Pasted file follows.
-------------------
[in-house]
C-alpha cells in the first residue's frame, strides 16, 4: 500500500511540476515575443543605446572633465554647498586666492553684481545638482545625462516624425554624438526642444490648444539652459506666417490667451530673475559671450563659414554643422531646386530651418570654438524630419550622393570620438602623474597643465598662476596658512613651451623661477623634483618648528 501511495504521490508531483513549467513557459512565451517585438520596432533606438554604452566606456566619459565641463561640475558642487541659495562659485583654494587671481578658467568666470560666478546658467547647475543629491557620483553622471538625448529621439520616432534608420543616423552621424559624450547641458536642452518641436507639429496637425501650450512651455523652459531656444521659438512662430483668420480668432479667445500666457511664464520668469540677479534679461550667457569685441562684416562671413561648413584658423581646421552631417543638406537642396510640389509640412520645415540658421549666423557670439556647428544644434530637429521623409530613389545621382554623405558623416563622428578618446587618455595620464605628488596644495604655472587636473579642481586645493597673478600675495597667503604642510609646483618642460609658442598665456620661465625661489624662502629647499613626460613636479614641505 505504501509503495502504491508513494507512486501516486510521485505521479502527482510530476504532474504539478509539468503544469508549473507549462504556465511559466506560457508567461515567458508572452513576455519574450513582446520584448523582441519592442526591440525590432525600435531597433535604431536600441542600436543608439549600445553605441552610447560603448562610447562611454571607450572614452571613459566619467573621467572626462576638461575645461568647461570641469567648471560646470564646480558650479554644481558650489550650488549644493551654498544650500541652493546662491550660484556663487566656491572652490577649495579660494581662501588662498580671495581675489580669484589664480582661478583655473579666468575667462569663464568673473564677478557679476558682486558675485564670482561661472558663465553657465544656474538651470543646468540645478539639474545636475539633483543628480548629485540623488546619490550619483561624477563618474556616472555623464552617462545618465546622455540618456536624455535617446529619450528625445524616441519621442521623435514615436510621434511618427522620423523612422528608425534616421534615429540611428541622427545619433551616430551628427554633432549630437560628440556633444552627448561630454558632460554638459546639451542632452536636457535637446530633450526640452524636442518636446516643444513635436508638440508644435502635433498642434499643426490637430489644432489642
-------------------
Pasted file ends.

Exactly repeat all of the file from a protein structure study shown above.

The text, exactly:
[in-house]
C-alpha cells in the first residue's frame, strides 16, 4: 500500500511540476515575443543605446572633465554647498586666492553684481545638482545625462516624425554624438526642444490648444539652459506666417490667451530673475559671450563659414554643422531646386530651418570654438524630419550622393570620438602623474597643465598662476596658512613651451623661477623634483618648528 501511495504521490508531483513549467513557459512565451517585438520596432533606438554604452566606456566619459565641463561640475558642487541659495562659485583654494587671481578658467568666470560666478546658467547647475543629491557620483553622471538625448529621439520616432534608420543616423552621424559624450547641458536642452518641436507639429496637425501650450512651455523652459531656444521659438512662430483668420480668432479667445500666457511664464520668469540677479534679461550667457569685441562684416562671413561648413584658423581646421552631417543638406537642396510640389509640412520645415540658421549666423557670439556647428544644434530637429521623409530613389545621382554623405558623416563622428578618446587618455595620464605628488596644495604655472587636473579642481586645493597673478600675495597667503604642510609646483618642460609658442598665456620661465625661489624662502629647499613626460613636479614641505 505504501509503495502504491508513494507512486501516486510521485505521479502527482510530476504532474504539478509539468503544469508549473507549462504556465511559466506560457508567461515567458508572452513576455519574450513582446520584448523582441519592442526591440525590432525600435531597433535604431536600441542600436543608439549600445553605441552610447560603448562610447562611454571607450572614452571613459566619467573621467572626462576638461575645461568647461570641469567648471560646470564646480558650479554644481558650489550650488549644493551654498544650500541652493546662491550660484556663487566656491572652490577649495579660494581662501588662498580671495581675489580669484589664480582661478583655473579666468575667462569663464568673473564677478557679476558682486558675485564670482561661472558663465553657465544656474538651470543646468540645478539639474545636475539633483543628480548629485540623488546619490550619483561624477563618474556616472555623464552617462545618465546622455540618456536624455535617446529619450528625445524616441519621442521623435514615436510621434511618427522620423523612422528608425534616421534615429540611428541622427545619433551616430551628427554633432549630437560628440556633444552627448561630454558632460554638459546639451542632452536636457535637446530633450526640452524636442518636446516643444513635436508638440508644435502635433498642434499643426490637430489644432489642